Everyone speaks English, that is, except perhaps for those born before around 1940. Iceland does not dub movies, and therefore the English language has quickly become the second language for most of the small island.
(Almost) everyone lives in Reykjavik
You may imagine Icelanders living on farms and taking care of sheep all year, but that is not that case, as 94% of the population lives in Reykjavik. Cast away any vision of a country full of rugged farmers; the majority are actually city-dwellers.
Perhaps you had it in mind that Iceland had a village-like atmosphere in which everyone walked from place to place, embracing the incredible natural elements. Well, that is to some extent true, but it is also true that there is an incredible amount of traffic in Reykjavík, so someone’s driving somewhere. There is a very limited public transport system, and the country is full of wide, open spaces, so a car is a must for many people.
Everyone has the internet
If you imagine that Iceland is an Arctic village on a windswept rock, consider that almost 100% of Icelanders have access to the internet, and it’s one of the fastest in Europe.
The population is tiny
While an island the size of Texas inevitably has a small population, some visitors don’t realize exactly how small it is, and what implications that can have. As of last year, the population of Iceland was 334,000. That’s about the same as the city of Leicester in the UK, or Tampa in Florida. And while the population may be growing, there will always be the sensation that very few people live here, and that everyone knows everyone.
Hardly any Icelanders eat whale
Whaling in Iceland is a subject of much controversy, but the fact of the matter is that no one is really eating the whales that are hunted for eating in Iceland, and it is now an industry catering mostly to tourists.
The National Church is Lutheran, but it’s in decline
The number of Icelanders unregistered in any religious organization has increased greatly in the past few years, while those registered in the National Church of Iceland, also known as the Evangelical Lutheran Church of Iceland, is decreasing.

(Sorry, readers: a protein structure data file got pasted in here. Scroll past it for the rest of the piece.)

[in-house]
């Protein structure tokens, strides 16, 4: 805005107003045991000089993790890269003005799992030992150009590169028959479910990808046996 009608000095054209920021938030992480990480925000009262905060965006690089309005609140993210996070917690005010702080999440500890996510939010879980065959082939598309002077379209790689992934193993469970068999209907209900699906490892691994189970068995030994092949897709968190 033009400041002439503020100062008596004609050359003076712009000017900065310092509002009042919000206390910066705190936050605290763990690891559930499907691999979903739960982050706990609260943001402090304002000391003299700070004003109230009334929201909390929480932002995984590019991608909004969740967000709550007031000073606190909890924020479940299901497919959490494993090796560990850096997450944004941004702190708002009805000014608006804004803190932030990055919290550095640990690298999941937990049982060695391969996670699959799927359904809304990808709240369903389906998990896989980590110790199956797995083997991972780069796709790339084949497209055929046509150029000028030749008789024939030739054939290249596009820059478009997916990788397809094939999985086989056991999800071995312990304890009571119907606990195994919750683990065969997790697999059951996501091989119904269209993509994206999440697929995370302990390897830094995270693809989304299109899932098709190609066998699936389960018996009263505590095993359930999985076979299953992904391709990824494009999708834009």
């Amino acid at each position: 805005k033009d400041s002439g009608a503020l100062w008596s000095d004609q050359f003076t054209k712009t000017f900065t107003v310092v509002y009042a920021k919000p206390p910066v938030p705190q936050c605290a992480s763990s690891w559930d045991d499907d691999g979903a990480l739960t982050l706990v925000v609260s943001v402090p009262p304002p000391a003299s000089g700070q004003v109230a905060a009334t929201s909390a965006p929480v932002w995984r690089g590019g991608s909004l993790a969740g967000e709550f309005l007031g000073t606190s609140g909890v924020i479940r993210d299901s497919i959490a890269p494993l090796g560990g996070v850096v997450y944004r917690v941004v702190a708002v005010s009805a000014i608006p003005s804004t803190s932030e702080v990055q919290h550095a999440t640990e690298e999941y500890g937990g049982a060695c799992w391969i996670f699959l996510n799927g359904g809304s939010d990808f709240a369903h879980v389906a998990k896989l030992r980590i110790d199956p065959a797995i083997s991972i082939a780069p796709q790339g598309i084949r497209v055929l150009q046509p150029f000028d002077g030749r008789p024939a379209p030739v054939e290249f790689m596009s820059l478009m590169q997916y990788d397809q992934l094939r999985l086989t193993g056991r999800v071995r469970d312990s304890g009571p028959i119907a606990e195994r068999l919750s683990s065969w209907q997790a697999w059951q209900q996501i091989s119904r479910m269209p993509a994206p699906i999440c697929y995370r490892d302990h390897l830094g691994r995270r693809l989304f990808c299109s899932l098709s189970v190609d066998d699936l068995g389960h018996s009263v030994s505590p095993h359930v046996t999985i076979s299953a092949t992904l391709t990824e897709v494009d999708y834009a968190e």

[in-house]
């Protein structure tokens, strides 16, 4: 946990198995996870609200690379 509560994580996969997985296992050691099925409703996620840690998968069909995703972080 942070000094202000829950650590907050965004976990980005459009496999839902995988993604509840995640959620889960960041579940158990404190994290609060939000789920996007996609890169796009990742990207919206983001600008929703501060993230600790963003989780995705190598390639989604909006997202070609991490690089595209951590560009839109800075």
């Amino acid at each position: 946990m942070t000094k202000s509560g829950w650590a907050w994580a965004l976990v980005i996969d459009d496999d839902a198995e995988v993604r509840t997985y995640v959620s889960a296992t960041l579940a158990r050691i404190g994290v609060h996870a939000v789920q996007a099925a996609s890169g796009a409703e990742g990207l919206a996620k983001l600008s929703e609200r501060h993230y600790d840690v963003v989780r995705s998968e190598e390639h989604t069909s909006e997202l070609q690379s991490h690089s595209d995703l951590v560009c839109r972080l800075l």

There’s a housing crisis
The housing crisis, which ultimately has arisen because the rising population has not been matched by the construction of an equal number of new homes, has also been affected by tourism. Many residents of Reykjavik have found a lucrative business in renting rooms and flats to tourists instead of to residents, especially during the summer months.
Wealth is distributed evenly
Iceland had the lowest level of income inequality within Europe in 2016.
Icelanders use a lot of water
While there is plenty of promotion about Iceland being green, it’s not totally true. The country uses lots of geothermal energy for heating and hot water, and there are many natural benefits of hydropower, but having so much water available definitely seems to make people consume it without a second thought, as Icelanders use a lot.
Iceland loves pills
According to the Icelandic Monitor, Iceland is top on the list of all the Nordic countries when it comes to the use of addictive painkillers, stimulants, sleeping pills, and sedatives. With the drastic shifts in light from one season to the next, this is understandable, not to mention the added factor of being in a time zone that is hundreds of kilometers west of where it should be.
It’s extremely expensive, even for residents
The minimum wage in Iceland has not risen in line with the inflation in the cost of goods and housing. While visitors to Iceland often note how expensive things are, most assume that it is affordable for the residents themselves, but this is more often not the case.
Volcanic Iceland Epic Trip